Love is patient, love is kind. It does not envy, it does not boast, it is not proud. It is not rude, it is not self-seeking, it is not
easily angered, it keeps no record of wrongs. Love does not delight in evil but rejoices with the truth. It always protects, always
trusts, always hopes, always perseveres.

Love never fails. (NIV)

Paul exemplifies his message of love to the Corinthians. Paul not only writes a good message, but he
exemplifies it in his own life. The true test of love is what it does when we are experiencing difficulties.
Paul was harassed at every turn with conflicts from without and fears within. When you place these
passages in the context of the Corinthian letters, you can begin to understand how each principle is
exemplified in Paul’s life. Paul’s loving perseverance, patience and kindness to the Corinthians was
motivated by the love of Christ.

“Love is patient, love is kind.” As you read the letters to the Corinthians there is no way you can deny
Paul’s persevering patience and kindness as he addresses the problems. Paul’s love for them made him
seek a place in their hearts because he had given them a place in his own heart.
2 Corinthians 7:2-4
Make room for us in your hearts. We have wronged no one, we have corrupted no one, we have exploited no one. I do not say
this to condemn you; I have said before that you have such a place in our hearts that we would live or die with you. I have great
confidence in you; I take great pride in you. I am greatly encouraged; in all our troubles my joy knows no bounds. (NIV)
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Love “does not envy, it does not boast, it is not proud.” Paul’s opponents in Corinth are boastful. In their
boasting they seek to commend themselves (3:1; 5:12). However, Paul chooses to boast of others as he
takes pride in them.

Love “is not rude, it is not self-seeking, it is not easily angered, it keeps no record of wrongs.” Paul’s
love was not rude, self-seeking, easily angered and he kept no record of wrongs. Christ’s love motivated
Paul to sacrifice his feelings for them as he sought a proper attitude. How we see others is important
because we usually get out of others what we see in them.

Traveler: What does this pigsty cost?
Innkeeper: For one pig, $5.00; for two pigs, $9.00.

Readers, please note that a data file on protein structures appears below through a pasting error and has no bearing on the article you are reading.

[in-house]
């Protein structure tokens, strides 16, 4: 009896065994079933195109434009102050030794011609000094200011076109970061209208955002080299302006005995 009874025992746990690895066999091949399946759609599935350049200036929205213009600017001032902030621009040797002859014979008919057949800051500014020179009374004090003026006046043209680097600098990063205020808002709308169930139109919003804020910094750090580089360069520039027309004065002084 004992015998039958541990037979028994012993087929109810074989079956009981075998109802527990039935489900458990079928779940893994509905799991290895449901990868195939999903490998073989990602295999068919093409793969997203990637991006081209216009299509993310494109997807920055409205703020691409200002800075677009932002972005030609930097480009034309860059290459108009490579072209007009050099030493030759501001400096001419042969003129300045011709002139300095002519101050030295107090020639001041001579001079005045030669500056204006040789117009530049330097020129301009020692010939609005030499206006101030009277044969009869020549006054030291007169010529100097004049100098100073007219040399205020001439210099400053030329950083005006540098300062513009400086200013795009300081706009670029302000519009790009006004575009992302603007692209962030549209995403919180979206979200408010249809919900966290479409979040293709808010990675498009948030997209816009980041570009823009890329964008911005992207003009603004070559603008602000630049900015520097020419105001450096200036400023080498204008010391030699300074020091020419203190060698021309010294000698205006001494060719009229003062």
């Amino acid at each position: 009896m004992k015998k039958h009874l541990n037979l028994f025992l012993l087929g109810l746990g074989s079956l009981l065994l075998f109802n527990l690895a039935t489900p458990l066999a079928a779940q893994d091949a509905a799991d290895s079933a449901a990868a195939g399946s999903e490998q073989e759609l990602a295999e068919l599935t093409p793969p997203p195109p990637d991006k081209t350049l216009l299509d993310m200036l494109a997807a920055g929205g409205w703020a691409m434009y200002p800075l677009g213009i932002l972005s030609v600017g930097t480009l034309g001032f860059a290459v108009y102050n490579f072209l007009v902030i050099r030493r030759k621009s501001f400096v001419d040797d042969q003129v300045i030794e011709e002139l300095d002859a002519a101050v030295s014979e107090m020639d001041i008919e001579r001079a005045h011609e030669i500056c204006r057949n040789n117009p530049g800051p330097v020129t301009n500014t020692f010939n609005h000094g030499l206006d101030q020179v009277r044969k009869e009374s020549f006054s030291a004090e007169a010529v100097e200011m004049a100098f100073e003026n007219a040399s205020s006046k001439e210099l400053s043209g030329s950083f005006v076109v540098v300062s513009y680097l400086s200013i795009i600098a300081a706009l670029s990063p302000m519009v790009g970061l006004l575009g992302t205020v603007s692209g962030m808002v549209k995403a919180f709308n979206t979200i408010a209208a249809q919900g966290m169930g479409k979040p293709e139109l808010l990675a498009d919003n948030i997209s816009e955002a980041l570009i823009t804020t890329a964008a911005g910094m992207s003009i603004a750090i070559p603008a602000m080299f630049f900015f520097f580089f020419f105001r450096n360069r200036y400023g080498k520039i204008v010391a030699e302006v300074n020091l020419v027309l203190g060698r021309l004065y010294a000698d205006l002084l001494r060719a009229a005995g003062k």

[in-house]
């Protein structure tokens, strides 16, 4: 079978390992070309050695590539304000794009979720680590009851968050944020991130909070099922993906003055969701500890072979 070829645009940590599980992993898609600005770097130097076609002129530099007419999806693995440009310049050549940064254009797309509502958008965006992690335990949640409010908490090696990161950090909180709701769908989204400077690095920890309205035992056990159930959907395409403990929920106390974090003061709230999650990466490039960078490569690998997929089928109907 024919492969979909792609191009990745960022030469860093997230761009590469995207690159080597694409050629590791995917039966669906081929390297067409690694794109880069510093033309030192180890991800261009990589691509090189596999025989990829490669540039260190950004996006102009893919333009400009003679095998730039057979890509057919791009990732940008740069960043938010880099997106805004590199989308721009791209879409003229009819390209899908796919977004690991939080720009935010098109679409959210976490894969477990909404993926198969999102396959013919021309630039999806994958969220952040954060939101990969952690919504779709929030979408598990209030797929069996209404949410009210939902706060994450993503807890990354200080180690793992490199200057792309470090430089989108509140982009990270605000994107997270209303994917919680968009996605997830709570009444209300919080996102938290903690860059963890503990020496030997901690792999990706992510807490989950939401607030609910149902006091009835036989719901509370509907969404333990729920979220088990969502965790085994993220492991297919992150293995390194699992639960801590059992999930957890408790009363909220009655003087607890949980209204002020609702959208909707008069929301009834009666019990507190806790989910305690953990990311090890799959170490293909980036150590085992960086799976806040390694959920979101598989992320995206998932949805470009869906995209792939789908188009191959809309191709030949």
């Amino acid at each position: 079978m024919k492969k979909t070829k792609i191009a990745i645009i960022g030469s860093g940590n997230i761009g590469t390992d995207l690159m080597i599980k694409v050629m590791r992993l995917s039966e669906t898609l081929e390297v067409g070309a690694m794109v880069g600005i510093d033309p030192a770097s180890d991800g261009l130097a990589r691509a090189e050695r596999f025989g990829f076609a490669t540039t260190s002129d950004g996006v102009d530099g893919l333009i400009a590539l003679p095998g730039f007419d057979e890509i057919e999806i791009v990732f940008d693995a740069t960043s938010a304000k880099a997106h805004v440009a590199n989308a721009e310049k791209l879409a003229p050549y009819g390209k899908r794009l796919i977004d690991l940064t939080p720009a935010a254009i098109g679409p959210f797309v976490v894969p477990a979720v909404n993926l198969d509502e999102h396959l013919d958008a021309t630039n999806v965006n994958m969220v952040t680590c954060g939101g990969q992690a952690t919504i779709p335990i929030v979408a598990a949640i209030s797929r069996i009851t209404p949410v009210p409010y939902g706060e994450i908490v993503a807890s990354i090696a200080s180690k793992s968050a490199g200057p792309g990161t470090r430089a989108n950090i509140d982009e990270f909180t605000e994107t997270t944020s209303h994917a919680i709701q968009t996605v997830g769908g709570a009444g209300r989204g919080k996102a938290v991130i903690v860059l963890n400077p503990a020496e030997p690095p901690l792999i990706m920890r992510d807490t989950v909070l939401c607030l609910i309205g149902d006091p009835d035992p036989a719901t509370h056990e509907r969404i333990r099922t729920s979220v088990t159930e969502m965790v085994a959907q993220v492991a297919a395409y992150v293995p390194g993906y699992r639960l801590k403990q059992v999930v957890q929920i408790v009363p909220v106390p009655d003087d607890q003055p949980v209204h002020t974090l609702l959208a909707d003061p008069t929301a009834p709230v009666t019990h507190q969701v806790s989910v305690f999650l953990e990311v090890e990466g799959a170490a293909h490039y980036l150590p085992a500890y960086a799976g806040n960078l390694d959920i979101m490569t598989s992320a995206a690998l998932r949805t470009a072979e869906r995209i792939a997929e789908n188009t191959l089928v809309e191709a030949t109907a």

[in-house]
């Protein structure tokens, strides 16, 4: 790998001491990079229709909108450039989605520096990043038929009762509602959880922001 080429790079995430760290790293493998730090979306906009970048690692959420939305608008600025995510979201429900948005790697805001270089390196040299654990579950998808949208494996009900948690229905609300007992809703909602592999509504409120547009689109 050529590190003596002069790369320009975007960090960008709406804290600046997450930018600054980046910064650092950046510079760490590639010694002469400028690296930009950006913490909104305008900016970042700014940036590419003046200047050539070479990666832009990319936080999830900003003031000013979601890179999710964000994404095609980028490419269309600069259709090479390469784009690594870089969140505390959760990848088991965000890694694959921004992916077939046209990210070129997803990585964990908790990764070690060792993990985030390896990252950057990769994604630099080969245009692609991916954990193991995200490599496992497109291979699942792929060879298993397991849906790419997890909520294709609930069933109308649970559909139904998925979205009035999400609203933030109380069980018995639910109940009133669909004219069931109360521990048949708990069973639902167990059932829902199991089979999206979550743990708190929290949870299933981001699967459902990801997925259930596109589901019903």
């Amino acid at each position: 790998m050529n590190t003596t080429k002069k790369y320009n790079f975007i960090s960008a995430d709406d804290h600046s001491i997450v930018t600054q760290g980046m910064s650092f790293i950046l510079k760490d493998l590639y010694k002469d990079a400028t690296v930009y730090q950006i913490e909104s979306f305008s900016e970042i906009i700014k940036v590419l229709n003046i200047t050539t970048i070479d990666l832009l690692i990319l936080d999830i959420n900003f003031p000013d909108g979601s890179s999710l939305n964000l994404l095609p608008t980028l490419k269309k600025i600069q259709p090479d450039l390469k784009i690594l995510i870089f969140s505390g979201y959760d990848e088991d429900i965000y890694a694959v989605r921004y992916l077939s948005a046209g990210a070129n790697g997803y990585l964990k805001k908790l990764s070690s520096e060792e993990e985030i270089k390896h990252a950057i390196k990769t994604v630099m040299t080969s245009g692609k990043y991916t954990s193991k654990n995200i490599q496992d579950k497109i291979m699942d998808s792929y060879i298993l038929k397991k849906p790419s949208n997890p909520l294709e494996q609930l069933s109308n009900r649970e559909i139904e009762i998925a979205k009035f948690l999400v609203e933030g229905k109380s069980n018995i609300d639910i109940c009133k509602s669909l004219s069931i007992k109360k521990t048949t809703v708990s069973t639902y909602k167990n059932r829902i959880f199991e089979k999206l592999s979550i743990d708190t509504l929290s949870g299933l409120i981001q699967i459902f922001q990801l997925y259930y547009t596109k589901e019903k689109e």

Paul saw the Corinthians ardent concern for him. The result was a joy greater than ever.

2 Corinthians 7:5-7
For when we came into Macedonia, this body of ours had no rest, but we were harassed at every turn-conflicts on the outside,
fears within. But God, who comforts the downcast, comforted us by the coming of Titus, and not only by his coming but also
by the comfort you had given him. He told us about your longing for me, your deep sorrow, your ardent concern for me, so that
my joy was greater than ever. (NIV)

Love “always protects, always trusts, always hopes, always perseveres.” Paul’s love persevered in the
mist of problems. Paul was so proud of them that he failed to be discouraged about how they felt toward
him. He practiced the love of Christ because he believed Christ’s love would conquer the sin in their lives.
They have died together by sharing in the death of Christ (5:14), now they live together because they no
longer live for themselves (5:15); now Christ love motivates them to live for each other.

“Love does not delight in evil but rejoices with the truth.” It is not easy to confront wrong in the lives of
others unless you do it with an unloving heart. When we do it with an unloving heart we rejoice because
we get a chance to tell-them-off. Paul regretted having to correct the Corinthians, but he was encouraged
by their response to his correction.

2 Corinthians 7:8-13
Even if I caused you sorrow by my letter, I do not regret it. Though I did regret it-I see that my letter hurt you, but only for a
little while- yet now I am happy, not because you were made sorry, but because your sorrow led you to repentance. For you
became sorrowful as God intended and so were not harmed in any way by us. Godly sorrow brings repentance that leads to
salvation and leaves no regret, but worldly sorrow brings death. See what this godly sorrow has produced in you: what
earnestness, what eagerness to clear yourselves, what indignation, what alarm, what longing, what concern, what readiness to
see justice done. At every point you have proved yourselves to be innocent in this matter. So even though I wrote to you, it was
not on account of the one who did the wrong or of the injured party, but rather that before God you could see for yourselves